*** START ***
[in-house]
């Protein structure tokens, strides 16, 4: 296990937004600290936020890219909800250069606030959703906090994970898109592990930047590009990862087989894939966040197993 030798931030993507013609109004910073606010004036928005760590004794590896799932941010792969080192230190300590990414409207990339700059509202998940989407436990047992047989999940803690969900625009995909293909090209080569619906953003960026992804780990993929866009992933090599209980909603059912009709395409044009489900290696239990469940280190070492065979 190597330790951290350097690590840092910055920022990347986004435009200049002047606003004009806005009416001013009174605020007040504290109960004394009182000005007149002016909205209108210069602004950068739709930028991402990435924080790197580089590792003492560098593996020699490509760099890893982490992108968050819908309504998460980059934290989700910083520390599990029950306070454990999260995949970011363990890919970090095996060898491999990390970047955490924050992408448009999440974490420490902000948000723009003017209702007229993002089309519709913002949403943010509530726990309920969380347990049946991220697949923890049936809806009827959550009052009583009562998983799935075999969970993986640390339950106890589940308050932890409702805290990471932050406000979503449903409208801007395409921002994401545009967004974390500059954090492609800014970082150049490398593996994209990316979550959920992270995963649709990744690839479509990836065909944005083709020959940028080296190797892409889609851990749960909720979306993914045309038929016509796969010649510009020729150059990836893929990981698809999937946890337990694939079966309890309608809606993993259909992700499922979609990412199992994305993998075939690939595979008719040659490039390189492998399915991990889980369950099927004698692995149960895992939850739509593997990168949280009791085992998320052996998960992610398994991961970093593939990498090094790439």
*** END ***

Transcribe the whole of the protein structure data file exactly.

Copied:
[in-house]
């Protein structure tokens, strides 16, 4: 296990937004600290936020890219909800250069606030959703906090994970898109592990930047590009990862087989894939966040197993 030798931030993507013609109004910073606010004036928005760590004794590896799932941010792969080192230190300590990414409207990339700059509202998940989407436990047992047989999940803690969900625009995909293909090209080569619906953003960026992804780990993929866009992933090599209980909603059912009709395409044009489900290696239990469940280190070492065979 190597330790951290350097690590840092910055920022990347986004435009200049002047606003004009806005009416001013009174605020007040504290109960004394009182000005007149002016909205209108210069602004950068739709930028991402990435924080790197580089590792003492560098593996020699490509760099890893982490992108968050819908309504998460980059934290989700910083520390599990029950306070454990999260995949970011363990890919970090095996060898491999990390970047955490924050992408448009999440974490420490902000948000723009003017209702007229993002089309519709913002949403943010509530726990309920969380347990049946991220697949923890049936809806009827959550009052009583009562998983799935075999969970993986640390339950106890589940308050932890409702805290990471932050406000979503449903409208801007395409921002994401545009967004974390500059954090492609800014970082150049490398593996994209990316979550959920992270995963649709990744690839479509990836065909944005083709020959940028080296190797892409889609851990749960909720979306993914045309038929016509796969010649510009020729150059990836893929990981698809999937946890337990694939079966309890309608809606993993259909992700499922979609990412199992994305993998075939690939595979008719040659490039390189492998399915991990889980369950099927004698692995149960895992939850739509593997990168949280009791085992998320052996998960992610398994991961970093593939990498090094790439």